Many crystalline solids have multiple nonequivalent sites among which different atoms show substitutional long-range order-disorder phenomena. The order-disorder kinetics of an atom among any n nonequivalent sites in a crystal can be described by the equation xi = ci1 + Σn j=2 cij(t)eλit where xi is the site occupancy of the atom at site si, n is the number of nonequivalent sites, λj (λ1 = 0) is constant at a given temperature, pressure, and total composition of the crystal, and cij(t) is constant or polynomial in t. Four theorems governing a multi-site order-disorder process have been proved, requiring that λj must be either zero (only λ1 = 0), a negative real number, or a complex-valued quantity with the real part being a nonpositive number. The kinetic model becomes constrained and naturally complies with crystal-chemical conditions when the mole number per formula unit is chosen as the unit of all site-occupancy variables, or site multiplicities are explicitly incorporated into the model. When the mole fraction is directly used as the unit, the model becomes unconstrained, but it is a valid treatment that is as equally applicable to the multi-site order-disorder kinetics as the constrained model.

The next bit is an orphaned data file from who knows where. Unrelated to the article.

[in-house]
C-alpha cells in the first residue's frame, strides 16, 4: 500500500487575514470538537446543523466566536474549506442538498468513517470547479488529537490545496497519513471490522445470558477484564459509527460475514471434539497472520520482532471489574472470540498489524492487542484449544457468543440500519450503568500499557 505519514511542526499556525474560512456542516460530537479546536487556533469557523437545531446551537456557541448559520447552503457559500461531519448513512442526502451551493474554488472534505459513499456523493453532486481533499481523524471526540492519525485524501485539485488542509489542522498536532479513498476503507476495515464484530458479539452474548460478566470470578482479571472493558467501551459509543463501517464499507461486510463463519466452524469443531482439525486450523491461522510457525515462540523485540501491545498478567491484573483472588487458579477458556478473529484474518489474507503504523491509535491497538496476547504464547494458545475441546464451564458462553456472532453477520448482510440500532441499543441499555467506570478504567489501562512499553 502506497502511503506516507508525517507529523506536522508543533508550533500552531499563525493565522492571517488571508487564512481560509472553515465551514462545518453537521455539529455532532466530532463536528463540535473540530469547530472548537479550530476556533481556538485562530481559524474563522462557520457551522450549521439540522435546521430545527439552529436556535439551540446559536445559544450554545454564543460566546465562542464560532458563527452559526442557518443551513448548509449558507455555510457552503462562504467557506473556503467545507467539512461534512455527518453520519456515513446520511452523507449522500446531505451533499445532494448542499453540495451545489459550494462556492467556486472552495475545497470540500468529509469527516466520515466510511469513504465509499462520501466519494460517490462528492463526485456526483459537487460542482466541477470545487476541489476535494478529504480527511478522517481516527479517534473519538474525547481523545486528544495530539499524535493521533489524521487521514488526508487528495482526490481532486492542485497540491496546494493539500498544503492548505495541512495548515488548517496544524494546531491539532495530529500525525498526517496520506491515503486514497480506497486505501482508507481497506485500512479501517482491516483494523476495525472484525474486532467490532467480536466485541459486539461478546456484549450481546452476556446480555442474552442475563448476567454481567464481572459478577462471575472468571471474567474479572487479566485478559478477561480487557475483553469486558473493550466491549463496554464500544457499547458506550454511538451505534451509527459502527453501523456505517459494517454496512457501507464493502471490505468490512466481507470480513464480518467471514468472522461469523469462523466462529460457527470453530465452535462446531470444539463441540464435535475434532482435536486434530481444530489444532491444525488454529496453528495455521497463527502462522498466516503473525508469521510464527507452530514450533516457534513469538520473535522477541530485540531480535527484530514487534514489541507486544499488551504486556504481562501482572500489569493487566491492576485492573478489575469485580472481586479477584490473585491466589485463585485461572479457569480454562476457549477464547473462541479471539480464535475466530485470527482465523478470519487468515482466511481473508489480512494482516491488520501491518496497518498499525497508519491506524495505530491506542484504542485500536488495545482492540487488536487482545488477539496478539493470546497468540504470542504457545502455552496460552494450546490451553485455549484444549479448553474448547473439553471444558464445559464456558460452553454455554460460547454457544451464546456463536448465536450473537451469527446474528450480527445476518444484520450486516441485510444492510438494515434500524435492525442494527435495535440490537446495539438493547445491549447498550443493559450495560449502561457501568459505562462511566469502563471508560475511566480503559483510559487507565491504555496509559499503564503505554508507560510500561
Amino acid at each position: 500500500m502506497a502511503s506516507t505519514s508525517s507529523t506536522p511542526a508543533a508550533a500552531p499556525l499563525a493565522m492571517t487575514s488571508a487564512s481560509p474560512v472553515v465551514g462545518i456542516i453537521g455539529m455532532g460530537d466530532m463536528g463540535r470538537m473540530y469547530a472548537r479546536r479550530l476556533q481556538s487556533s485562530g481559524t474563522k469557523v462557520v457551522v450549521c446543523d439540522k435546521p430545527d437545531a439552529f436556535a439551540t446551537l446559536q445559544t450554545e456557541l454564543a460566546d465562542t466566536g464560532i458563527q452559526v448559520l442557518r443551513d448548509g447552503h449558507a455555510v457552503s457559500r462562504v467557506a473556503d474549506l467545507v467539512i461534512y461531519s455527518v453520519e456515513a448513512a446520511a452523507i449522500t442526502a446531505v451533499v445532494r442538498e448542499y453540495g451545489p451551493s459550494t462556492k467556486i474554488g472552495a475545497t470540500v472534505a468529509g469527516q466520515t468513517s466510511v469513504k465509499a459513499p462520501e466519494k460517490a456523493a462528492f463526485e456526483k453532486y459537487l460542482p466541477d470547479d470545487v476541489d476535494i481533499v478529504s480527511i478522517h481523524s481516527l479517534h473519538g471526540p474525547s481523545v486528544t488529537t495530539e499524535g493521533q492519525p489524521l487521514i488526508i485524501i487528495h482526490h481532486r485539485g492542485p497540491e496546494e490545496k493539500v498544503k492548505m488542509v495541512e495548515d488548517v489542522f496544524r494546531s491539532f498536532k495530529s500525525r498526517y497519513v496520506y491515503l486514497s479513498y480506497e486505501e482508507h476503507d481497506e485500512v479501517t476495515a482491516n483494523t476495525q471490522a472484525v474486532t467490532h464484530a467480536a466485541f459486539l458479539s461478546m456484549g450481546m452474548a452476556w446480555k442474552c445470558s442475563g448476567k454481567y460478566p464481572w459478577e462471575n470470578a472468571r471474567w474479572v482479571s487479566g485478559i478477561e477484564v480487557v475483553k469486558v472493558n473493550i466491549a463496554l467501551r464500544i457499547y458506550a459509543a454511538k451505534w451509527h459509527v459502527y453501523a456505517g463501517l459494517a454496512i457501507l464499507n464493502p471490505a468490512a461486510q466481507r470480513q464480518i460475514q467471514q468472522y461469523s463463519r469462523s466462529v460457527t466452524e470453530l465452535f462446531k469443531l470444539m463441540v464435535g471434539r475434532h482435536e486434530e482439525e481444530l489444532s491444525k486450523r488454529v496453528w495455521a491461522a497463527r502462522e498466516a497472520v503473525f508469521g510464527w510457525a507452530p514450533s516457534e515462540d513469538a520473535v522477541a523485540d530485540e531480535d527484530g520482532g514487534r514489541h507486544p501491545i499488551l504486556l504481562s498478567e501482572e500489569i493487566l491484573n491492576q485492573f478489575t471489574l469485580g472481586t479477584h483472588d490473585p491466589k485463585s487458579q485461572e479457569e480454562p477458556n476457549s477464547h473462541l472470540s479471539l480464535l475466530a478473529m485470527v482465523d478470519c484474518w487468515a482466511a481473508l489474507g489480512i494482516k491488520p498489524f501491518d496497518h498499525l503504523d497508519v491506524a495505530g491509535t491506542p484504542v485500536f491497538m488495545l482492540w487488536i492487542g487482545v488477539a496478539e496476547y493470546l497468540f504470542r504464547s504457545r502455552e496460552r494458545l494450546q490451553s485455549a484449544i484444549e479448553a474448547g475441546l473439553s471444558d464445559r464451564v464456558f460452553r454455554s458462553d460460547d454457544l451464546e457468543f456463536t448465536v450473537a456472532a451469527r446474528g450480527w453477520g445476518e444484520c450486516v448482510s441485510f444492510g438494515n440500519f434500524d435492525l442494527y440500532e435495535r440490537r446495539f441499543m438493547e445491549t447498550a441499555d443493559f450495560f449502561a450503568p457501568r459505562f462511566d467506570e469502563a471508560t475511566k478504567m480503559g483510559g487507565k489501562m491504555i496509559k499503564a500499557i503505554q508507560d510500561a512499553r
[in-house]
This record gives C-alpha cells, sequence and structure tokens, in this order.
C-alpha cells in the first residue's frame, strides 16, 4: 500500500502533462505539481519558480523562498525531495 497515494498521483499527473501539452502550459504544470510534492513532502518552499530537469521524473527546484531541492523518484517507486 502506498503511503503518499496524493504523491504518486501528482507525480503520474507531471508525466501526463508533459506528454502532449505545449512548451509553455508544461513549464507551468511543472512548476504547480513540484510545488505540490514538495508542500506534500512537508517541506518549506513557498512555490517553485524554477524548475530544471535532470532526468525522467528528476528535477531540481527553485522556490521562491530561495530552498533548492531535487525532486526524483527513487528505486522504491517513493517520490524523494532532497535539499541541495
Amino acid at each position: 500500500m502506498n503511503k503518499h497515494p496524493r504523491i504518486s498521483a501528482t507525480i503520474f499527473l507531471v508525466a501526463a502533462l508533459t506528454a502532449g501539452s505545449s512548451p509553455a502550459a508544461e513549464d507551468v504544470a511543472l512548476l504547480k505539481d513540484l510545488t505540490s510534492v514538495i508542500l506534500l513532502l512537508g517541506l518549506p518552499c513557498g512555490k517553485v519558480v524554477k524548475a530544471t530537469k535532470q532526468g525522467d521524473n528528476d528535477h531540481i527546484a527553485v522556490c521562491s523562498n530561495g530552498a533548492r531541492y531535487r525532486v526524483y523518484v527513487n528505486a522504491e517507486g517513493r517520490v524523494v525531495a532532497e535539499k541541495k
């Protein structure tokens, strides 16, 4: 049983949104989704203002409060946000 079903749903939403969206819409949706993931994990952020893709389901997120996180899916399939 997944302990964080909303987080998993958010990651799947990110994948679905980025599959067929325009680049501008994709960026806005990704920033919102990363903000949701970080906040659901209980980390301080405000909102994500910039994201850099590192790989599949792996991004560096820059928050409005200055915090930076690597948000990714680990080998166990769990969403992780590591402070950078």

|Number of pages||12|
|Publication status||Published - Mar 1997|